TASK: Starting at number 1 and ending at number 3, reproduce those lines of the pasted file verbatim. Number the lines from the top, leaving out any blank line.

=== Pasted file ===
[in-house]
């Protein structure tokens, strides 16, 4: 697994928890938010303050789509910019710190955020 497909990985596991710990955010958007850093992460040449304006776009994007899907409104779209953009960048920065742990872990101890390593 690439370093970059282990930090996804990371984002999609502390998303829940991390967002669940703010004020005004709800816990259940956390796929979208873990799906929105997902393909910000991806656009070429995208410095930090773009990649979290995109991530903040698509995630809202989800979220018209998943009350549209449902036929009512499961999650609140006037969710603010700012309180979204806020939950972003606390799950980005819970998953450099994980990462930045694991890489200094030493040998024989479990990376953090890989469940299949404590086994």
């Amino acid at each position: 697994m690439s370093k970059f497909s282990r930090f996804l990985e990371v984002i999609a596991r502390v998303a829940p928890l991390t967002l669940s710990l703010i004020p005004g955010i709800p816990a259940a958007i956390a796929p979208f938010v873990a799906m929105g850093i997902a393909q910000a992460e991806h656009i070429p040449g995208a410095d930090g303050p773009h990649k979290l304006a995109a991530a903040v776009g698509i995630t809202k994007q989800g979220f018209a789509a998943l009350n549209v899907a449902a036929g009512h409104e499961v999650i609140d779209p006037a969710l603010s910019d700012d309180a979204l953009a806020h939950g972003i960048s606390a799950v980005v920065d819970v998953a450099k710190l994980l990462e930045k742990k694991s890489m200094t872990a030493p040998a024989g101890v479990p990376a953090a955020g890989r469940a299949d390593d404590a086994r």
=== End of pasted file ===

[in-house]
């Protein structure tokens, strides 16, 4: 697994928890938010303050789509910019710190955020 497909990985596991710990955010958007850093992460040449304006776009994007899907409104779209953009960048920065742990872990101890390593 690439370093970059282990930090996804990371984002999609502390998303829940991390967002669940703010004020005004709800816990259940956390796929979208873990799906929105997902393909910000991806656009070429995208410095930090773009990649979290995109991530903040698509995630809202989800979220018209998943009350549209449902036929009512499961999650609140006037969710603010700012309180979204806020939950972003606390799950980005819970998953450099994980990462930045694991890489200094030493040998024989479990990376953090890989469940299949404590086994």
């Amino acid at each position: 697994m690439s370093k970059f497909s282990r930090f996804l990985e990371v984002i999609a596991r502390v998303a829940p928890l991390t967002l669940s710990l703010i004020p005004g955010i709800p816990a259940a958007i956390a796929p979208f938010v873990a799906m929105g850093i997902a393909q910000a992460e991806h656009i070429p040449g995208a410095d930090g303050p773009h990649k979290l304006a995109a991530a903040v776009g698509i995630t809202k994007q989800g979220f018209a789509a998943l009350n549209v899907a449902a036929g009512h409104e499961v999650i609140d779209p006037a969710l603010s910019d700012d309180a979204l953009a806020h939950g972003i960048s606390a799950v980005v920065d819970v998953a450099k710190l994980l990462e930045k742990k694991s890489m200094t872990a030493p040998a024989g101890v479990p990376a953090a955020g890989r469940a299949d390593d404590a086994r």